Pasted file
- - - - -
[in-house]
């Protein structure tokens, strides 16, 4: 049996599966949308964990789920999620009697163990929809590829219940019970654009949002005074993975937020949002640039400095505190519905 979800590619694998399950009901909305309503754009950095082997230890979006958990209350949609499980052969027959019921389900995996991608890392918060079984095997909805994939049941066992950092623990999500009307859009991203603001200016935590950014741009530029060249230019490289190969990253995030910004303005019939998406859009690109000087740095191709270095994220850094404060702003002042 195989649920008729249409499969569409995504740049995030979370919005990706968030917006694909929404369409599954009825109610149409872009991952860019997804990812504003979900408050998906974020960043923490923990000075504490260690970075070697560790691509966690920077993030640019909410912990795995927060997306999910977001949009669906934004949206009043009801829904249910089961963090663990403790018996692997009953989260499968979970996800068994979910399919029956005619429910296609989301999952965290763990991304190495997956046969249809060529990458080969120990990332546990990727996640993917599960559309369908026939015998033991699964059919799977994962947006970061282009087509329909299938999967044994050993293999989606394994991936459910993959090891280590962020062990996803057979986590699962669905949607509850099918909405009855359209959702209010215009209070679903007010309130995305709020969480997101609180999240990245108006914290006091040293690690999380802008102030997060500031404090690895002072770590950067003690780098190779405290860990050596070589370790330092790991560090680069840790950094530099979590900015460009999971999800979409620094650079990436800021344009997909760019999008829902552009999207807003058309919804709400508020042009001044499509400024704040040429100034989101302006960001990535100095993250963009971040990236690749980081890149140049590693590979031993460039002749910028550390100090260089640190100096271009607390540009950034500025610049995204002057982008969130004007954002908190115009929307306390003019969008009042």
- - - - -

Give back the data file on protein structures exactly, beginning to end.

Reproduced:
[in-house]
């Protein structure tokens, strides 16, 4: 049996599966949308964990789920999620009697163990929809590829219940019970654009949002005074993975937020949002640039400095505190519905 979800590619694998399950009901909305309503754009950095082997230890979006958990209350949609499980052969027959019921389900995996991608890392918060079984095997909805994939049941066992950092623990999500009307859009991203603001200016935590950014741009530029060249230019490289190969990253995030910004303005019939998406859009690109000087740095191709270095994220850094404060702003002042 195989649920008729249409499969569409995504740049995030979370919005990706968030917006694909929404369409599954009825109610149409872009991952860019997804990812504003979900408050998906974020960043923490923990000075504490260690970075070697560790691509966690920077993030640019909410912990795995927060997306999910977001949009669906934004949206009043009801829904249910089961963090663990403790018996692997009953989260499968979970996800068994979910399919029956005619429910296609989301999952965290763990991304190495997956046969249809060529990458080969120990990332546990990727996640993917599960559309369908026939015998033991699964059919799977994962947006970061282009087509329909299938999967044994050993293999989606394994991936459910993959090891280590962020062990996803057979986590699962669905949607509850099918909405009855359209959702209010215009209070679903007010309130995305709020969480997101609180999240990245108006914290006091040293690690999380802008102030997060500031404090690895002072770590950067003690780098190779405290860990050596070589370790330092790991560090680069840790950094530099979590900015460009999971999800979409620094650079990436800021344009997909760019999008829902552009999207807003058309919804709400508020042009001044499509400024704040040429100034989101302006960001990535100095993250963009971040990236690749980081890149140049590693590979031993460039002749910028550390100090260089640190100096271009607390540009950034500025610049995204002057982008969130004007954002908190115009929307306390003019969008009042």